Phil did not make an appearance at all in 1943 when he was probably off serving his country during World War II. Otherwise, Phil has regularly and reliably done his duty. If Phil fails to see his shadow, this means there will be an early spring. On the other hand, if the sun is shining that morning and he casts a shadow, one can expect at least six more weeks of winter.
This year some hoped Phil might also predict the winner of today’s Super Bowl contest between the Denver Broncos and the Seattle Seahawks, but he demurred.
A Super Bowl winner I will not predict,
but my weather forecast you cannot contradict.
Why that's not a football but my shadow I see,
It's six more weeks of winter it must be!
Early this morning Phil saw his shadow and was frightened back into his burrow where we were also spared the horrible drubbing of the Broncos this evening. So this long and rather tedious winter will be with us for a while longer. That is, if you choose to believe Phil.
There are some other groundhog forecasters out there and their prognostications do not always comport with Phil’s. I read this morning that Shubenacadie Sam, who has been predicting the beginning of spring in Nova Scotia since 1987, came forth about a half hour before Phil’s appearance and called for an early spring. Further research revealed that Balzac Billie, the “Prairie Prognosticator in Alberta, also predicted an early spring while Wairton Willie, in Ontario, predicted a long winter. Springtime in Canada is all relative, I guess.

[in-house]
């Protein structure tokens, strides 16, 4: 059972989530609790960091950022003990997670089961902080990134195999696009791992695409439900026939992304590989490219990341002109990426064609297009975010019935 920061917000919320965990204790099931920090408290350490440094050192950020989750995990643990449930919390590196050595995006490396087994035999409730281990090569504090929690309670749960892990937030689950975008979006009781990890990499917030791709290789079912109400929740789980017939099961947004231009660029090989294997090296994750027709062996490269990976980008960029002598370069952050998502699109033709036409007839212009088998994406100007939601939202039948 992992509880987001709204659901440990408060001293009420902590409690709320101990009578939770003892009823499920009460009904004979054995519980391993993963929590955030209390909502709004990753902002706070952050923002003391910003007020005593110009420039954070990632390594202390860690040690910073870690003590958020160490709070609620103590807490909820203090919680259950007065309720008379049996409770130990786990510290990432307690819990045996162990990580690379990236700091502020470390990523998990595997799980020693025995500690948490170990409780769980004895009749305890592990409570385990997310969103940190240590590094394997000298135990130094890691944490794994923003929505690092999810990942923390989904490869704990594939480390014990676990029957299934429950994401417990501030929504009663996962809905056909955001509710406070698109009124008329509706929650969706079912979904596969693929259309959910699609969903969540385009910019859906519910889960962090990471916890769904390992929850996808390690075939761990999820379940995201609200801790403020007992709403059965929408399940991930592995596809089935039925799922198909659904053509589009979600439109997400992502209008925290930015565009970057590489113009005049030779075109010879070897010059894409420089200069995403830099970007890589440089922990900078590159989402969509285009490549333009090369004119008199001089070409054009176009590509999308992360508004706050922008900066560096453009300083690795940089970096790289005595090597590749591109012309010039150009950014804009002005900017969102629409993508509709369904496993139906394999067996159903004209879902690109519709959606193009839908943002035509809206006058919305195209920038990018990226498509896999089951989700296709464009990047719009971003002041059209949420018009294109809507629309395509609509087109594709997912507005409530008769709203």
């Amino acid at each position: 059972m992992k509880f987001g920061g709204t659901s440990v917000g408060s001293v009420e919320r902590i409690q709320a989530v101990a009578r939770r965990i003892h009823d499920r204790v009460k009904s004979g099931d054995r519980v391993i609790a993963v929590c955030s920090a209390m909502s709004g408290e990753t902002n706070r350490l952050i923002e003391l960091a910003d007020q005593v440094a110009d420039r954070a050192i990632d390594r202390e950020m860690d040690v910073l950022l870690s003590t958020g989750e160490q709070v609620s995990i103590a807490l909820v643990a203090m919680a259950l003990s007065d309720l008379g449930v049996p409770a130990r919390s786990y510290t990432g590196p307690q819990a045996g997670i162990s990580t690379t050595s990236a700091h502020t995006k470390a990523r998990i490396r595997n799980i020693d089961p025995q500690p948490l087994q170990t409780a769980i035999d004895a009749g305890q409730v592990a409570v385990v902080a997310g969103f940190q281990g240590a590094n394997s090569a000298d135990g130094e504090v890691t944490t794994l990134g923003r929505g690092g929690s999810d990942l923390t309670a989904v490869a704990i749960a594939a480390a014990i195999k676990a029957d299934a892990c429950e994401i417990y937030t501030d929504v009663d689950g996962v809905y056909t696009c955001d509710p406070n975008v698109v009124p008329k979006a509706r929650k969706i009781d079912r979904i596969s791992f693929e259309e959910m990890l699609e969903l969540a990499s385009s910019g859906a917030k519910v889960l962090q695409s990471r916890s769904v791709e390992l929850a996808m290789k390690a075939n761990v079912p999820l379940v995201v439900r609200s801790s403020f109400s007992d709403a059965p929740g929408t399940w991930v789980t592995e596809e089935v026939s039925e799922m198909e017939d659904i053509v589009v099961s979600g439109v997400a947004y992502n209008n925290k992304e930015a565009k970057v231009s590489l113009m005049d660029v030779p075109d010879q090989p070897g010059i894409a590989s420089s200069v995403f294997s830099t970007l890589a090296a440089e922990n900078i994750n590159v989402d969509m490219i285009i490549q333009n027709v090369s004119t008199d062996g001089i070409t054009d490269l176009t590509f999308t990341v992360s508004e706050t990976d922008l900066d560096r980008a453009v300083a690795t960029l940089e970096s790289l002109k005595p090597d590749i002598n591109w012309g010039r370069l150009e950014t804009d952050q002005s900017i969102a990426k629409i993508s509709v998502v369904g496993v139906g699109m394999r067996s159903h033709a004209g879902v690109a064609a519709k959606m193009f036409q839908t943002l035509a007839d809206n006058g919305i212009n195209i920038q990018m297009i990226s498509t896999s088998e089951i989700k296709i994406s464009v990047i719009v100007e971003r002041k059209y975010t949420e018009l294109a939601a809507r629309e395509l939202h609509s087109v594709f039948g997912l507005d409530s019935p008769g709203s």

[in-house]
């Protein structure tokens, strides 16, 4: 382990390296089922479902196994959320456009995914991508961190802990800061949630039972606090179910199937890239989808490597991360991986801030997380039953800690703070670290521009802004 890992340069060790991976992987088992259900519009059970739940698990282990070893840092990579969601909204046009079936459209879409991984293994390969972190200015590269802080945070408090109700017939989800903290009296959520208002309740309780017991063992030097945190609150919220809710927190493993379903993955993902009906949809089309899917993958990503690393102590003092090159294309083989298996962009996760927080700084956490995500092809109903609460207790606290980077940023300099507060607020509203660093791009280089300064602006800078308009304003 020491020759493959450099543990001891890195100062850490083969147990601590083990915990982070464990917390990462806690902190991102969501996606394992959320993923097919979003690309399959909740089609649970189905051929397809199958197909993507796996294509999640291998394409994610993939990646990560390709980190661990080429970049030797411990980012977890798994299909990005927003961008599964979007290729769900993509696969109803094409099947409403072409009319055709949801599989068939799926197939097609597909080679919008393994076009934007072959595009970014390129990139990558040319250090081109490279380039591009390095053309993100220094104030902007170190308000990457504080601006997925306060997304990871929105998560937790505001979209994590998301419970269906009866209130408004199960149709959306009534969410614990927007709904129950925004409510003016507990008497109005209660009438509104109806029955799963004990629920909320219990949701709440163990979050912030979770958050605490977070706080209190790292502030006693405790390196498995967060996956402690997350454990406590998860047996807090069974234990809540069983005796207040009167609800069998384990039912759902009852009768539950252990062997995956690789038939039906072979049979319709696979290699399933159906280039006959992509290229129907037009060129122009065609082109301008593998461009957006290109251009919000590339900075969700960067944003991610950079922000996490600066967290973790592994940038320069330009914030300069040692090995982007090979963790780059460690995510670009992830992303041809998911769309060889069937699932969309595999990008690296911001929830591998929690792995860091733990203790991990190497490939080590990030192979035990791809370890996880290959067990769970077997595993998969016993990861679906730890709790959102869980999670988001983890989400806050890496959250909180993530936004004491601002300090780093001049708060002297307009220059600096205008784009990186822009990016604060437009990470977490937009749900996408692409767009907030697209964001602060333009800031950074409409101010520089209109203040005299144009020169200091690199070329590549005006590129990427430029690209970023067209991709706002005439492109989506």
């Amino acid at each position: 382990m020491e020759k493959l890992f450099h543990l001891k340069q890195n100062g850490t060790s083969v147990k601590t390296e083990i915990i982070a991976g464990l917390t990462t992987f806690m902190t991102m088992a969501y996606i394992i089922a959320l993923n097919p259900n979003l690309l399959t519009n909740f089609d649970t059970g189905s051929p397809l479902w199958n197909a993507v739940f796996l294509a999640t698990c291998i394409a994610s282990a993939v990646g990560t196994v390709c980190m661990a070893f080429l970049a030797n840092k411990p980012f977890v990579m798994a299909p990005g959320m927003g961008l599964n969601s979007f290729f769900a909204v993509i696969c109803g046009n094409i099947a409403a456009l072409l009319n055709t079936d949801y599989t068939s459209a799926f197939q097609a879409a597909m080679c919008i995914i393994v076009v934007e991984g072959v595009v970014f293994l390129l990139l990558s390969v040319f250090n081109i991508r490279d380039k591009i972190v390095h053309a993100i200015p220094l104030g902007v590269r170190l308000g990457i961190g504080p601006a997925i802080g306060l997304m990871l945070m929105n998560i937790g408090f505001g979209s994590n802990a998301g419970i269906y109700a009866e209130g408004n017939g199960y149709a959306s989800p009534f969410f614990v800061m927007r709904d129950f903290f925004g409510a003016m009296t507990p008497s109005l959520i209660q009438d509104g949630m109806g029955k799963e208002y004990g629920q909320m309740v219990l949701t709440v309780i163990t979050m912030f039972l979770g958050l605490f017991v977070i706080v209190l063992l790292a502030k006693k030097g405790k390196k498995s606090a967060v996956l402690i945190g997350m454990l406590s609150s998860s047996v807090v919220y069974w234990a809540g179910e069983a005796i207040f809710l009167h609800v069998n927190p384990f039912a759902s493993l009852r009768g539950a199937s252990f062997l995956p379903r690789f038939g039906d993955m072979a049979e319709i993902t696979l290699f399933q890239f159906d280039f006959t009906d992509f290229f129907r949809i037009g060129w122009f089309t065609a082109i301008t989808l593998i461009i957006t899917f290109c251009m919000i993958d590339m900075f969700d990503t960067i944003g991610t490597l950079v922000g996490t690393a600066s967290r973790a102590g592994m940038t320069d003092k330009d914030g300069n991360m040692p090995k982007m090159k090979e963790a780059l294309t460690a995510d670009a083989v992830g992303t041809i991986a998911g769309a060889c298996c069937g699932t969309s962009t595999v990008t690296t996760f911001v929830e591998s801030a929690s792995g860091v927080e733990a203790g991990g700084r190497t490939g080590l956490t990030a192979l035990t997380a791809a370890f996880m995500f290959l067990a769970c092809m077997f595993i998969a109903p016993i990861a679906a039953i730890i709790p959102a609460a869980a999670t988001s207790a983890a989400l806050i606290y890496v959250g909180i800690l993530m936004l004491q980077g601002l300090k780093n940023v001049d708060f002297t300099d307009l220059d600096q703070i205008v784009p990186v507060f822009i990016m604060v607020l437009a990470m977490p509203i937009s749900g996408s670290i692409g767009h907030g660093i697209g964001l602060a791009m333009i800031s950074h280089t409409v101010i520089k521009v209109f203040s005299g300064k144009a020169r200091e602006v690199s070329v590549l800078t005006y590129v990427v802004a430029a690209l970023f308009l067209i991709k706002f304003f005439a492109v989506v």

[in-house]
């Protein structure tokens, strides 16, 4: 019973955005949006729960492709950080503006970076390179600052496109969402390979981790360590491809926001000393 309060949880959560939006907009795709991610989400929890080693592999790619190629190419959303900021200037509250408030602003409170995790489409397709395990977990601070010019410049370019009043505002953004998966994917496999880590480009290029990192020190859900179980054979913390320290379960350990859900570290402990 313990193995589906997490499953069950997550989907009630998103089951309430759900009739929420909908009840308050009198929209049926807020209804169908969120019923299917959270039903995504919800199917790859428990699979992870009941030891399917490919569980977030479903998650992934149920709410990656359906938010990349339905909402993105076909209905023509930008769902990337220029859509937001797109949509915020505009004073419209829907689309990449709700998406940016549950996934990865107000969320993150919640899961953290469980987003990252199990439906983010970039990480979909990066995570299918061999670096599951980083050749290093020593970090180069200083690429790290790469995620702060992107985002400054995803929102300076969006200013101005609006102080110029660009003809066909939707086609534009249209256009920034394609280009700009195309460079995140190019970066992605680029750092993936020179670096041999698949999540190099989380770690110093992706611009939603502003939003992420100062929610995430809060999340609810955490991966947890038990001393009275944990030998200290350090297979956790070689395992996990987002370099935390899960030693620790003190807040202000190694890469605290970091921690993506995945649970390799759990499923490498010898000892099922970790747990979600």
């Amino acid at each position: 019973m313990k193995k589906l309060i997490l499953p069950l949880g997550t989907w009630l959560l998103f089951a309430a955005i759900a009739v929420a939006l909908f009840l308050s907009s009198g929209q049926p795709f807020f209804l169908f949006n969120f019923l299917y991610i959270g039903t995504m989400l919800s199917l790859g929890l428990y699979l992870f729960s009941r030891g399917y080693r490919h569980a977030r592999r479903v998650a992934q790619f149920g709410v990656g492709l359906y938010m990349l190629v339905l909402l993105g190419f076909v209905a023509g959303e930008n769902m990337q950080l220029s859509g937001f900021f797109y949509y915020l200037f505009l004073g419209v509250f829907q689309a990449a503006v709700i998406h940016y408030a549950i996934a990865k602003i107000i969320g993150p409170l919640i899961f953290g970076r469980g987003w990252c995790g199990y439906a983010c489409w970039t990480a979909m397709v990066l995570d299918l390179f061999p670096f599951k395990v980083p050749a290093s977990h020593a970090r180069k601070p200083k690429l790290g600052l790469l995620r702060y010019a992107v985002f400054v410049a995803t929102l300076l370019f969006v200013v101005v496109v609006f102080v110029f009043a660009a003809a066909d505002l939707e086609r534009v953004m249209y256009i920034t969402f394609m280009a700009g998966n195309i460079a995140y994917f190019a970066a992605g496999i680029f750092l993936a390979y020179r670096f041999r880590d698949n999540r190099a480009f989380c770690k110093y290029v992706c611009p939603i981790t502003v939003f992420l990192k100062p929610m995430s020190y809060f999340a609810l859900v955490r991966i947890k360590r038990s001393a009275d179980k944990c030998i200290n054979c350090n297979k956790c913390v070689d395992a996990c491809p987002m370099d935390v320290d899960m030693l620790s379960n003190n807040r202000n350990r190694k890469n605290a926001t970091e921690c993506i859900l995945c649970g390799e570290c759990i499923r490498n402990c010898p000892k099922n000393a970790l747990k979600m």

The same goes here. General Beauregard Lee, in Liburn, Georgia, and Smith Lake Jake, in Birmingham, Alabama, contradicted Punxsutawney Phil by predicting an early spring. I am certain Georgians and Alabamans and others in the Deep South hope they are correct as they continue to recover from last week’s uncharacteristic arctic weather. They should not rest easy, however. The General, who is 90% correct in his annual forecasts, saw an early spring in 1993 and a month later Georgia and the Southeast suffered through a blizzard still referred to as the "Storm of the Century.” The two official groundhogs in North Carolina - Raleigh’s Sir Walter Wally and Queen Charlotte in that city - were not quite as optimistic about the arrival of an early spring. They both saw their shadows.
Closer to home, French Creek Freddie, in rural West Virginia some 200 miles south of Punxsutawney, predicted an early spring as did Buckeye Chuck, the official state groundhog of Ohio since 1979 who resides in Marion, north of Columbus. Staten Island Chuck, aka Charles C. Hogg and the official rodent forecaster for the Big Apple known for his adversarial relationship with the city’s mayor (he bit former Mayor Bloomberg and this year the newly inaugurated Mayor de Blasio dropped Chuck while receiving the official prediction), joined with his Pennsylvania brother to deliver the bad news of a longer winter. Who knows what the future will bring.
Later this month I am heading up to northern New Hampshire and western Maine for my annual winter escape to the Great North Woods. Having grown up in the upper Midwest, I have always enjoyed winter. Middleton Maury, in southwestern New Hampshire, has also predicted six more week of winter and so hopefully I will be greeted by the snow and ice I will travel so far to see and enjoy.
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